The Leavenworth Case, Book 1: Chapter 1

Mr. Gryce, the detective, was not the thin, wiry individual with a shrewd eye that seems to plunge into the core of your being and pounce at once upon its hidden secret that you are doubtless expecting to see. Mr. Gryce was a portly, comfortable personage with an eye that never pounced, that did not even rest—on you. If it rested anywhere, it was always on some insignificant object in your vicinity, some vase, inkstand, book or button. These things he would seem to take into his confidence, make the repositories of his conclusions, but you—you might as well be the steeple on Trinity Church, for all the connection you ever appeared to have with him or his thoughts. At present, then, Mr. Gryce was, as I have already suggested, on intimate terms with the door-knob.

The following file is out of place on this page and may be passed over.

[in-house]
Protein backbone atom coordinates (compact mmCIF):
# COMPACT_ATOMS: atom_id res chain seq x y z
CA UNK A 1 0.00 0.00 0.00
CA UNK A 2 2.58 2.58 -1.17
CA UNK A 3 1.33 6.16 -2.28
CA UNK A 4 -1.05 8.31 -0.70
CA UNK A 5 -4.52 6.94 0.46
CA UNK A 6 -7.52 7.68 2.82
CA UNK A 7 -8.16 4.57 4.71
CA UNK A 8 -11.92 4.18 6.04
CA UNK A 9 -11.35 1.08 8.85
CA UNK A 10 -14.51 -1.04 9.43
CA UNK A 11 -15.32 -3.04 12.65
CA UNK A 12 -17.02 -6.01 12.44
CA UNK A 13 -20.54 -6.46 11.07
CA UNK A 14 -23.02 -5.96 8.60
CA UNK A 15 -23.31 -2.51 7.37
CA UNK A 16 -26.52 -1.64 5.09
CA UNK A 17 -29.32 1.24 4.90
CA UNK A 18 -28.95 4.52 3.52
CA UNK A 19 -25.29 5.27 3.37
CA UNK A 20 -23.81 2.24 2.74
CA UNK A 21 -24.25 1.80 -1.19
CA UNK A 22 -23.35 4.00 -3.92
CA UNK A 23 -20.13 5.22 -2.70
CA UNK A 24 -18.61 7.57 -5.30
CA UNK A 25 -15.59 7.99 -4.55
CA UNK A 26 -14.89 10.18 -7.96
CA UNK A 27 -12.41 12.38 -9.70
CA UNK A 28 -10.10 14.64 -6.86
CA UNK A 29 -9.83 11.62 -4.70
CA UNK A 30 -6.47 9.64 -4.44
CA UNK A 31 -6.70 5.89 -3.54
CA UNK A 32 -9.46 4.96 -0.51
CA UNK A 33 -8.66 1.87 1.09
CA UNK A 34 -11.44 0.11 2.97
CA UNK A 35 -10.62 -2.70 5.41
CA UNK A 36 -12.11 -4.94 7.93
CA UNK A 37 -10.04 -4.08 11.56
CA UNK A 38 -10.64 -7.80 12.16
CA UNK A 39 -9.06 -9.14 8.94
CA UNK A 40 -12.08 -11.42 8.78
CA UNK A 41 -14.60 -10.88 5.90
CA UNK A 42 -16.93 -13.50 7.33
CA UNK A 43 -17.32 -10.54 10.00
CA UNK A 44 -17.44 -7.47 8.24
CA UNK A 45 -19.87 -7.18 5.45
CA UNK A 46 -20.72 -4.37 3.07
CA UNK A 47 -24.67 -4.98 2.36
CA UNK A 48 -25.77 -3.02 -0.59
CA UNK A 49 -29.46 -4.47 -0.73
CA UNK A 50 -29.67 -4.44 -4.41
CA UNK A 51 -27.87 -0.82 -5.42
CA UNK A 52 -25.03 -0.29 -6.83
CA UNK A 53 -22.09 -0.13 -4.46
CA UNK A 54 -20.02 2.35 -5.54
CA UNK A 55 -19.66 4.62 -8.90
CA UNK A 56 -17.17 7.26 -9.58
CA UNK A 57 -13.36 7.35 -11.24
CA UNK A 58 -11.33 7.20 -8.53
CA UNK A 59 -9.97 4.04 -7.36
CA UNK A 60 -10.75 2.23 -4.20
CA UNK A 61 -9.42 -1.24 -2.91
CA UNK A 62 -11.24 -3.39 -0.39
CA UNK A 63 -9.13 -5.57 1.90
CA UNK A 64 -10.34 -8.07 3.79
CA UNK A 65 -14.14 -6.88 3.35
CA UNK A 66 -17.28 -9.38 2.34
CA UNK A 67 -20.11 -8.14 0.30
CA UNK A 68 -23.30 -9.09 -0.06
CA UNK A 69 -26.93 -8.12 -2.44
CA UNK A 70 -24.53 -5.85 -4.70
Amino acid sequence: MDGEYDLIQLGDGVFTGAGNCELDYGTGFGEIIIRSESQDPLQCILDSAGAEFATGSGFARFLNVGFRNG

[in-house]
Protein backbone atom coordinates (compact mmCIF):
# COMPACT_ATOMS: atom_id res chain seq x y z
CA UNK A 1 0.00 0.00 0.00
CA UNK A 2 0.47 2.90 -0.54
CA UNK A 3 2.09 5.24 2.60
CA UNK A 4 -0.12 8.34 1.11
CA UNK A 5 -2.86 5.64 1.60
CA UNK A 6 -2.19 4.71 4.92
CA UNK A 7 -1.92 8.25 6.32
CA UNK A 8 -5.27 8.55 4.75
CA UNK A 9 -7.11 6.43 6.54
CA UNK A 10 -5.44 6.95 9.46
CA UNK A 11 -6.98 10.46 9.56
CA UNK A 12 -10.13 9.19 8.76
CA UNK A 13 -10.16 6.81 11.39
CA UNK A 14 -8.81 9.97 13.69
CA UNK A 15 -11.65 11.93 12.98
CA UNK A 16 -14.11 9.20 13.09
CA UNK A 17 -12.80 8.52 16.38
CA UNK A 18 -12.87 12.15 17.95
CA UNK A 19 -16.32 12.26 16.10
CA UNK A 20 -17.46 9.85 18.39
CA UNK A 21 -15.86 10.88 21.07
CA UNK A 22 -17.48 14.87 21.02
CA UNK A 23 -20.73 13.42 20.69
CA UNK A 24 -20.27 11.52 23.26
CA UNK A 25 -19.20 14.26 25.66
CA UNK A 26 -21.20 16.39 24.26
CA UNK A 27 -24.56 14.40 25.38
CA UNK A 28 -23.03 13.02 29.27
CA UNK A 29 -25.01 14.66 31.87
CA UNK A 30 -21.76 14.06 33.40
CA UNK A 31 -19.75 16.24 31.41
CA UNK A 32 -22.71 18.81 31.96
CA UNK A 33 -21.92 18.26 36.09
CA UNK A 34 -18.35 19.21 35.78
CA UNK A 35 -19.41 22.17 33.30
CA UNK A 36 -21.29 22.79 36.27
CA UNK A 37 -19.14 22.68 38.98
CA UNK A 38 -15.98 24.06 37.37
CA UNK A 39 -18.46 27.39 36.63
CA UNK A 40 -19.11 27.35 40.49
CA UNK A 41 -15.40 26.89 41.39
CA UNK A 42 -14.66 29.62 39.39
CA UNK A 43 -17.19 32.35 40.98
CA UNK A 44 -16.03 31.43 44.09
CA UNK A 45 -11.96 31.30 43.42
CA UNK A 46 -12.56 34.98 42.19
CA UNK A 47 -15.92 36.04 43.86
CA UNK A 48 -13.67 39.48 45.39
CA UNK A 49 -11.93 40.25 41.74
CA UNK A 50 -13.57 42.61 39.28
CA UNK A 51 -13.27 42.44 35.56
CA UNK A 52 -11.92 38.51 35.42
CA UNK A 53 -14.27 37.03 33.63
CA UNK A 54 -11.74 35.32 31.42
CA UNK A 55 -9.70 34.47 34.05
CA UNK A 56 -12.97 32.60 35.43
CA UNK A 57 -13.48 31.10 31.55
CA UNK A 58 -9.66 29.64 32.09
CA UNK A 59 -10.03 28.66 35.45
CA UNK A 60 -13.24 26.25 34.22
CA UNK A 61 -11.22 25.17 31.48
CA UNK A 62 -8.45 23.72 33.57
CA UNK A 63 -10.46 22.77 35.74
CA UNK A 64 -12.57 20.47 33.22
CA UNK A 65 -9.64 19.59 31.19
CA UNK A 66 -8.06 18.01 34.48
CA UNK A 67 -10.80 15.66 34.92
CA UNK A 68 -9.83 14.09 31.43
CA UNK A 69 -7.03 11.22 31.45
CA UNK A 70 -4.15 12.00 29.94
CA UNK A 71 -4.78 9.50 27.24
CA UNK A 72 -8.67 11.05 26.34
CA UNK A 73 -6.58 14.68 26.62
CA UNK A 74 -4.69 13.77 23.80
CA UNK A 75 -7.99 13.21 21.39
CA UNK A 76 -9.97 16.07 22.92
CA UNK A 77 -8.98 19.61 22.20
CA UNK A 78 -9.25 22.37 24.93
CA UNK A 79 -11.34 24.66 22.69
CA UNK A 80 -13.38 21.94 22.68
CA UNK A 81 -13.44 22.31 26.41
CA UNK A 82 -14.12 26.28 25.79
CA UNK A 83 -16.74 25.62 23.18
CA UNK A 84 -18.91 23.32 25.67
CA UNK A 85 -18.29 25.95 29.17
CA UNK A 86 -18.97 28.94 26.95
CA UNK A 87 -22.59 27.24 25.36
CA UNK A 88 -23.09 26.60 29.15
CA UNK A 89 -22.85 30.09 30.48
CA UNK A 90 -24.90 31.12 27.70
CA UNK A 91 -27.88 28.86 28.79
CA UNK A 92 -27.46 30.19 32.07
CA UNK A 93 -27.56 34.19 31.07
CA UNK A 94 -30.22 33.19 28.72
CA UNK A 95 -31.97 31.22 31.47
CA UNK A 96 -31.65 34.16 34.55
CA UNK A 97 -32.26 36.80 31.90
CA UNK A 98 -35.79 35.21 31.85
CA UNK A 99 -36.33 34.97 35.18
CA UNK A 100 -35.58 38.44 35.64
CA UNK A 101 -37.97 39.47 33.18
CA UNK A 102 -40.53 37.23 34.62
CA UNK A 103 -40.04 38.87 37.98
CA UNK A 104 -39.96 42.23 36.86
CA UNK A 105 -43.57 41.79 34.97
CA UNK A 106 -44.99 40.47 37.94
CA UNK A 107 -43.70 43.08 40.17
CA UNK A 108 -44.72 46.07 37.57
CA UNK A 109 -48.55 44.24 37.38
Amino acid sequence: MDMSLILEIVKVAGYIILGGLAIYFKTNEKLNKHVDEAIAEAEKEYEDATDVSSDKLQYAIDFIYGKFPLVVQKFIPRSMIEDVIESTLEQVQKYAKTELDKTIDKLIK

Gryce also has a wry and appealing sense of humour, as we see further in the novel.

The Leavenworth Case, Book 2: Chapter 13

“Hannah found?”

“So we have reason to think.”

“When? Where? By Whom?”

Drawing up a chair in a flurry of hope and fear, I sat down by Mr. Gryce’s side.

“She is not in the cupboard,” that personage exclaimed, observing without doubt how my eyes went traveling about the room in my anxiety and impatience.